John Pirillo"Writing fuels the heart and soul!" Science Fiction, Fantasy and Adventure Tales to Take Your Breath Away!
It's funny, but when I visualize my Sherlock character in my Baker Street Adventure series I've written, I see him as being very tall, well built and with longer hair, very Beatles length and not so neat.
I see Watson as a kind of teddy bear bartender with a great sense of humor about his life and very sensitive to women's issues. He also has thick sideburns, mustache and beard. He's very gruff acting at times, maybe even a bit stubborn...yeah, probably a lot...but extremely polite and a consummate gentleman.
I've written Sherlock as quite young, where he is experiencing his life with his father, so as to show where he might have come from with his remarkable deductive powers.
I've also paralleled Sherlock with James Moriarity...my parallel world Moriarity, who is kind, but vicious and relentless like the Conan Doyle version. The first I've found to be a bit remote because of his intellectual abilities, which parallels conan's version, but Moriarity as more warm-hearted and giving, but of great deductive powers because of his Edidetic memory.
I've created, by now, at least three or four versions of Sherlock in my Baker Street Adventures series of novels and stories, and each version is unique and different, if only in small things.
My latest Sherlock, who escaped his alternate London to James Moriarity's London, mourns for the loss of Watson only to find a new Watson, who shall become his new friend.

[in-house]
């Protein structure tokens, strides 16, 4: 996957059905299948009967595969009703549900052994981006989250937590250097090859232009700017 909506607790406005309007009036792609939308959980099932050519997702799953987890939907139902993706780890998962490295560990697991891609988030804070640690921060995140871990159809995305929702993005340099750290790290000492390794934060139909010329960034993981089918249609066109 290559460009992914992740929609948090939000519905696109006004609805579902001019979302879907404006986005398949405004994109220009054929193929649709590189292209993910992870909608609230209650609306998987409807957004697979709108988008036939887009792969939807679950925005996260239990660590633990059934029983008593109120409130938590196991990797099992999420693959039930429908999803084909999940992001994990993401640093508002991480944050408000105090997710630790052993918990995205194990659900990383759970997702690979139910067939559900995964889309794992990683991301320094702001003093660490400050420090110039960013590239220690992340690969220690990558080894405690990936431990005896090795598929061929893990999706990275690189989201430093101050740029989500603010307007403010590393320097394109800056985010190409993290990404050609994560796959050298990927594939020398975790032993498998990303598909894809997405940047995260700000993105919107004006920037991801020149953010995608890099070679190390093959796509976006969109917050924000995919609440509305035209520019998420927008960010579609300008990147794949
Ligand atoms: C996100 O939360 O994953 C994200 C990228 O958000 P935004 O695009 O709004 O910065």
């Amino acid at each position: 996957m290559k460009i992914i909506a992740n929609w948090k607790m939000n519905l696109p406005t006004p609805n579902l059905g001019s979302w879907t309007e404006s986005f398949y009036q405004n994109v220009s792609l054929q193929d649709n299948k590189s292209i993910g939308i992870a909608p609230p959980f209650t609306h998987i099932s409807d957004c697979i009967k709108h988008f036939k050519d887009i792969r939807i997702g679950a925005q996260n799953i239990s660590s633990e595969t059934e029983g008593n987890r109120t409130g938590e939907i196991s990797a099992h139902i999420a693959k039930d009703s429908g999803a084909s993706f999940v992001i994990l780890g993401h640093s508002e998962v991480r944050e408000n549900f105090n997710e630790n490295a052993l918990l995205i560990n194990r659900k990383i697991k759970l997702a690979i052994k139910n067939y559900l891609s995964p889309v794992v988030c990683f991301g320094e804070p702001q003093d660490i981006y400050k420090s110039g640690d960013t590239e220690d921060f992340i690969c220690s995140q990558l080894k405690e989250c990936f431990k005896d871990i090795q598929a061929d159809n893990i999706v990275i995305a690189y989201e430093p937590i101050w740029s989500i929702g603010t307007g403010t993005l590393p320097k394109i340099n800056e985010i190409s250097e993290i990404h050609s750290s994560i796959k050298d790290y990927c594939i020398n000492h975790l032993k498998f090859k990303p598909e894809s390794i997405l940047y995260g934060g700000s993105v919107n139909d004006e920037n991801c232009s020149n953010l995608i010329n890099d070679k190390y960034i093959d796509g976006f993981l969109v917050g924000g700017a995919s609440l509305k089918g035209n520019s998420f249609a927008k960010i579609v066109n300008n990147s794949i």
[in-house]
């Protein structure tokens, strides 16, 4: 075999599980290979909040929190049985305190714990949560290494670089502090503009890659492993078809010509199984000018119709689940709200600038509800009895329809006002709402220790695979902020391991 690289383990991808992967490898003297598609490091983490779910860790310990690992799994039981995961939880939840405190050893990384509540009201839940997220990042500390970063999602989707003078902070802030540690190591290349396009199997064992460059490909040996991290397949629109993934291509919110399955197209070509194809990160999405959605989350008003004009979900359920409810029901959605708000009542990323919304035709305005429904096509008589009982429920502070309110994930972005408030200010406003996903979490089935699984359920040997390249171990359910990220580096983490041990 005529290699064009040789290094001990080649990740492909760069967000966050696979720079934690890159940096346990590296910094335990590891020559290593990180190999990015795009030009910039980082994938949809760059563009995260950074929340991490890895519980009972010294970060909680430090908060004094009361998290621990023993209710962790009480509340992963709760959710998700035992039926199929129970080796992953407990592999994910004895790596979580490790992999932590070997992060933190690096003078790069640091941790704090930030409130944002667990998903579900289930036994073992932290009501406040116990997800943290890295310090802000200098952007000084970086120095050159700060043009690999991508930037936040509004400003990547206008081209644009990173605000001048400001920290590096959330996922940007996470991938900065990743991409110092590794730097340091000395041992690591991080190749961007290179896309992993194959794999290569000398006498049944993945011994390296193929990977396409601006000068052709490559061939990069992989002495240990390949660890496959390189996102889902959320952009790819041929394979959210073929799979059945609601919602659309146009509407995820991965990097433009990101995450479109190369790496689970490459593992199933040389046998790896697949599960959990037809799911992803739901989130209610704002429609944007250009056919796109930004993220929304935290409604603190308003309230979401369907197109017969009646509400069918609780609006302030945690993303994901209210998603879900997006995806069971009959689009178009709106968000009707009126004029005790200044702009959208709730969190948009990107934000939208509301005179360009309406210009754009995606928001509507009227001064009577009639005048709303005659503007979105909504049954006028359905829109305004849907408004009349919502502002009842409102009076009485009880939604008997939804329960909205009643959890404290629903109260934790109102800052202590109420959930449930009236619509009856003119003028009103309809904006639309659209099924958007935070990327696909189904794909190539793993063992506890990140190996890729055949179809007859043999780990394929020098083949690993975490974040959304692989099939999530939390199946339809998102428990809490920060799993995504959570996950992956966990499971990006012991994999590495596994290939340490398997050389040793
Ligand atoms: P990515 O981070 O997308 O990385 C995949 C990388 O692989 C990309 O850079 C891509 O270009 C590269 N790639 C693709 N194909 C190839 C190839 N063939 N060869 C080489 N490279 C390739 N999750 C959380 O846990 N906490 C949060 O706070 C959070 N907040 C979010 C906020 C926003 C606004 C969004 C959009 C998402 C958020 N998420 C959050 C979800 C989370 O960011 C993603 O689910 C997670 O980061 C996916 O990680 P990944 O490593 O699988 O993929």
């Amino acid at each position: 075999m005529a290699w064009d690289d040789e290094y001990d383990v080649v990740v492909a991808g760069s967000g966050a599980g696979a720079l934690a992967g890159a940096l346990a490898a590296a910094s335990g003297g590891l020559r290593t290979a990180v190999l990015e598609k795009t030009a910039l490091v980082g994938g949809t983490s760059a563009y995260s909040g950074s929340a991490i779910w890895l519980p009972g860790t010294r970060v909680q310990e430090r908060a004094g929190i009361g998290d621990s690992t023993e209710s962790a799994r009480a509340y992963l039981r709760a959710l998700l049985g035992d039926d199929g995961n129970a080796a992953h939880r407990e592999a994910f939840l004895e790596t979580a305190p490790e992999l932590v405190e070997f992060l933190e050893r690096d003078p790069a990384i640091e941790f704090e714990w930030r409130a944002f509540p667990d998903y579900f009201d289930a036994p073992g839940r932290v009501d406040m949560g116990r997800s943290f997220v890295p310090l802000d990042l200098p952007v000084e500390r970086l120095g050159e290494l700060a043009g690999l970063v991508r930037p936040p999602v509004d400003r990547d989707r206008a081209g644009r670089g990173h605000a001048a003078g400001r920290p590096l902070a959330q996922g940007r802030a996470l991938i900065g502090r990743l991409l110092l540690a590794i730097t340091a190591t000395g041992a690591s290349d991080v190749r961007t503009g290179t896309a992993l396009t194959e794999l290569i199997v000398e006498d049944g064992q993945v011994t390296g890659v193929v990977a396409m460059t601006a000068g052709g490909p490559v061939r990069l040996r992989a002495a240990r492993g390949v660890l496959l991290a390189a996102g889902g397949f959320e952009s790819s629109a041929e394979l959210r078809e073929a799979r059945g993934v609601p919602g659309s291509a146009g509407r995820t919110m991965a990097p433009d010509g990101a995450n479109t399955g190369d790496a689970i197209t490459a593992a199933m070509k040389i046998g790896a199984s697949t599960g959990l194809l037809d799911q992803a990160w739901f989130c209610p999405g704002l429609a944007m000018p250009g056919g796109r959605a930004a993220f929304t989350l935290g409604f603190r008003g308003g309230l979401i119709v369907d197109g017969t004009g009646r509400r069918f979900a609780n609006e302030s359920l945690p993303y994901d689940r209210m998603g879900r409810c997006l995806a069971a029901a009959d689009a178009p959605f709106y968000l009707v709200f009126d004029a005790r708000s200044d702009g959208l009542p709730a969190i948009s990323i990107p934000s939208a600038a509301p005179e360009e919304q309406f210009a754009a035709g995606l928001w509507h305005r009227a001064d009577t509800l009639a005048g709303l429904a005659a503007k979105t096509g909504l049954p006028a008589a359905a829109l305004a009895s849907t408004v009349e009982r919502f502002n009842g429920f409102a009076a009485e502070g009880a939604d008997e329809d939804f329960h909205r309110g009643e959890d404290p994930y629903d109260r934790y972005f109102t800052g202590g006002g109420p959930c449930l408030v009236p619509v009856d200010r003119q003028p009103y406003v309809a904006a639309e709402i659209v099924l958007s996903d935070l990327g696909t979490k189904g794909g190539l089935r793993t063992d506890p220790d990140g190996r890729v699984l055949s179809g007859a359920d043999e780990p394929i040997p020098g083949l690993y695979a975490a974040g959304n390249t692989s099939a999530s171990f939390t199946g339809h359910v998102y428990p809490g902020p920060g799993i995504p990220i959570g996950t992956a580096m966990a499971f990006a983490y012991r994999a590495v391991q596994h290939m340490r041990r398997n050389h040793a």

Whereas in the current alternate London, the Watson who lives there lost his Sherlock and though mourning greatly the loss of such a good companion has moved on to the friendship of James Moriarity, who has lost everyone he knew and loved when he transferred to Watson's world.
Sherlock Holmes investigates when young women around London turn up murdered, each with a finger severed off. Scotland Yard suspects a madman, but Holmes believes the killings to be part of a diabolical plot.
Basil Rathbone as Sherlock Holmes
Nigel Bruce as Doctor Watson
Hillary Brooke as Lydia Marlowe
Henry Daniell as Professor Moriarty
Paul Cavanagh as Sir George Fenwick
Matthew Boulton as Inspector Tobias Gregson
Eve Amber as Maude Fenwick
Frederick Worlock as Doctor Onslow
Tom Bryson as Corporal Williams
Sally Shepherd as Crandon, Marlowe's maid
Mary Gordon as Mrs. Hudson
Directed by Roy William Neill
Produced by Roy William Neill
Written by Bertram Millhauser
Based on characters created by Sir Arthur Conan Doyle
Music by Mark Levant
Cinematography Virgil Miller
Editing by Edward Curtiss
Distributed by Universal Studios
Release dates July 27, 1945
Running time 68 min
Country United States